MOS:DABINT allows for dab pages to combine entires of the page title and its variants. For example, Jim Carey redirects to dab James Carey.

  1. In cases like this, what is the rationale for listing entires under a non-common name of "James" instead of their page title, as in the MOS:DABREDIR example of listing Jim Carrey under James Carrey instead?
  2. If there were enough entries to justify a standalone Jim Carey disambiguation page, would the James Carey dab still need to duplicate entries for all the Jim's (e.g. Jim Carrey, Jim Carey (ice hockey), Jim Carey (basketball)) or would a "see also" to Jim Carey (disambiguation) be sufficient?—Bagumba (talk) 11:09, 27 February 2020 (UTC)
In answer to your first question, there is absolutely no reason to list the "Jim" articles under "James", other than a foolish devotion to consistency. It does not help the reader to see a list of people commonly known as "Jim" hidden under "James". They have searched for "Jim Carey", we've sent them to "James Carey"; are we worried it would shock or confuse them to see links to "Jim Carey"? I would suggest getting rid of the last bullet at MOS:DABREDIR, or significantly narrowing it if there are any situations where it is actually helpful.--Trystan (talk) 13:57, 27 February 2020 (UTC)
MOS:DABINT allows combining variations of a name, but it doesn't require, or even encourage, the practice. Combining is most appropriate when several of the listed items are commonly referred to by multiple variations; otherwise, dual listing or "See also" links are more appropriate. Jim Carey and James Carey seem to fall in the later case. If you believe this sort of over-combining is happening a lot, we can look at addressing it in the MoS, but I'm not sure it's a widespread problem. —swpbT • go beyond • bad idea 16:00, 27 February 2020 (UTC)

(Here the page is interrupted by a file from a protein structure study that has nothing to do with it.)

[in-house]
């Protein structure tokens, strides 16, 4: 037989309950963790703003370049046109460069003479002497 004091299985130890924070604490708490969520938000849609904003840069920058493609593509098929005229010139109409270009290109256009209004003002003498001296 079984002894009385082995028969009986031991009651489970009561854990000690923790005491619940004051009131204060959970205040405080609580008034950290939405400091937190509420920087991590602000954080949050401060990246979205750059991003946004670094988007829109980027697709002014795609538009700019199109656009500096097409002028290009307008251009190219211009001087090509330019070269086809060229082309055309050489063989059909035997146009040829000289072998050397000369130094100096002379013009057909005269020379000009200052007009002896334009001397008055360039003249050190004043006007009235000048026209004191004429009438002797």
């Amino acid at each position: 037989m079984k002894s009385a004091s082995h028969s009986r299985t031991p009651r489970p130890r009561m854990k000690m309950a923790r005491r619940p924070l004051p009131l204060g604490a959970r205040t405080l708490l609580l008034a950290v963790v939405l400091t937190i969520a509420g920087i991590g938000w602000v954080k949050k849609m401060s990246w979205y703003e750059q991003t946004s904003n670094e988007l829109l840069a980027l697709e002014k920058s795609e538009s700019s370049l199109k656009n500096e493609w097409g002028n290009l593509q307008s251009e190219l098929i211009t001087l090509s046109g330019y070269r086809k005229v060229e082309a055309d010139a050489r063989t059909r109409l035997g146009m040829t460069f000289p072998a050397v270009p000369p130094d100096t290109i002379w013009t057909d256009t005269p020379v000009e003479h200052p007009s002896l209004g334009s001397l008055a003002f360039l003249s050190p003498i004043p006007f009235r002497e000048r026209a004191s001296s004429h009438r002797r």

I think the concern is partly with duplication and resultant gaps. That is, in many cases, a subject may be commonly known in reliable sources by multiple names (e.g., both Jim and James). If separate pages are provided for both Jim Xxx and James Xxx, should subjects known by both names appear on both pages? Or do we force readers looking for a James Xxx whose article title happens to be at "Jim Xxxx" to go to first to the James Xxx disambiguation page and then somehow intuit that they need to look at the Jim Xxx disambiguation page? olderwiser 16:18, 27 February 2020 (UTC)

Showing related wordsEdit

Sometimes you can obtain interesting derivatives of the word you are disambiguating, by adding one letter or by doubling letters. For example at Vale:

I think it's interesting for the reader to find such derrivate words Is there any way to show such derivative words in a compact way (i.e. not displaying one per line and with (disambiguation) text in the name)? Maybe there is some template that can be used for such things? —  Ark25  (talk) 23:55, 30 March 2020 (UTC)